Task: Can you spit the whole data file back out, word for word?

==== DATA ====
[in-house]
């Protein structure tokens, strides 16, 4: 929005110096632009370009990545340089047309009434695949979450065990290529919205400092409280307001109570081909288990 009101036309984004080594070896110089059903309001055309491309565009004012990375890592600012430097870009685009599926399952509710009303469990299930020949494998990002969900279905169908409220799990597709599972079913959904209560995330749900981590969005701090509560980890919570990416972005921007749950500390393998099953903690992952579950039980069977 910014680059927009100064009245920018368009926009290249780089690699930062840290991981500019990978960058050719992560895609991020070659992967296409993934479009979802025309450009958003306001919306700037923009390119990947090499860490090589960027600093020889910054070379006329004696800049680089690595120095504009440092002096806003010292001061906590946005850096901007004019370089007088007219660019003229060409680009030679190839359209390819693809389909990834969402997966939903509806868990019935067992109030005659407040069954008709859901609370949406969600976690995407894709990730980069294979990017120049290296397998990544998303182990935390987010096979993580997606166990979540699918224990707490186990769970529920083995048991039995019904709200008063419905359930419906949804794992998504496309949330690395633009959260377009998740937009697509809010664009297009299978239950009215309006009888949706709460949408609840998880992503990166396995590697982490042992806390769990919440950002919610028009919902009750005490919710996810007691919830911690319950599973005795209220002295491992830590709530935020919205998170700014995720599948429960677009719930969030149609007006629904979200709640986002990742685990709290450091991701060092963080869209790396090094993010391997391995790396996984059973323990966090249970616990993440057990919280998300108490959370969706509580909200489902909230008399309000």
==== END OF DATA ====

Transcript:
[in-house]
């Protein structure tokens, strides 16, 4: 929005110096632009370009990545340089047309009434695949979450065990290529919205400092409280307001109570081909288990 009101036309984004080594070896110089059903309001055309491309565009004012990375890592600012430097870009685009599926399952509710009303469990299930020949494998990002969900279905169908409220799990597709599972079913959904209560995330749900981590969005701090509560980890919570990416972005921007749950500390393998099953903690992952579950039980069977 910014680059927009100064009245920018368009926009290249780089690699930062840290991981500019990978960058050719992560895609991020070659992967296409993934479009979802025309450009958003306001919306700037923009390119990947090499860490090589960027600093020889910054070379006329004696800049680089690595120095504009440092002096806003010292001061906590946005850096901007004019370089007088007219660019003229060409680009030679190839359209390819693809389909990834969402997966939903509806868990019935067992109030005659407040069954008709859901609370949406969600976690995407894709990730980069294979990017120049290296397998990544998303182990935390987010096979993580997606166990979540699918224990707490186990769970529920083995048991039995019904709200008063419905359930419906949804794992998504496309949330690395633009959260377009998740937009697509809010664009297009299978239950009215309006009888949706709460949408609840998880992503990166396995590697982490042992806390769990919440950002919610028009919902009750005490919710996810007691919830911690319950599973005795209220002295491992830590709530935020919205998170700014995720599948429960677009719930969030149609007006629904979200709640986002990742685990709290450091991701060092963080869209790396090094993010391997391995790396996984059973323990966090249970616990993440057990919280998300108490959370969706509580909200489902909230008399309000």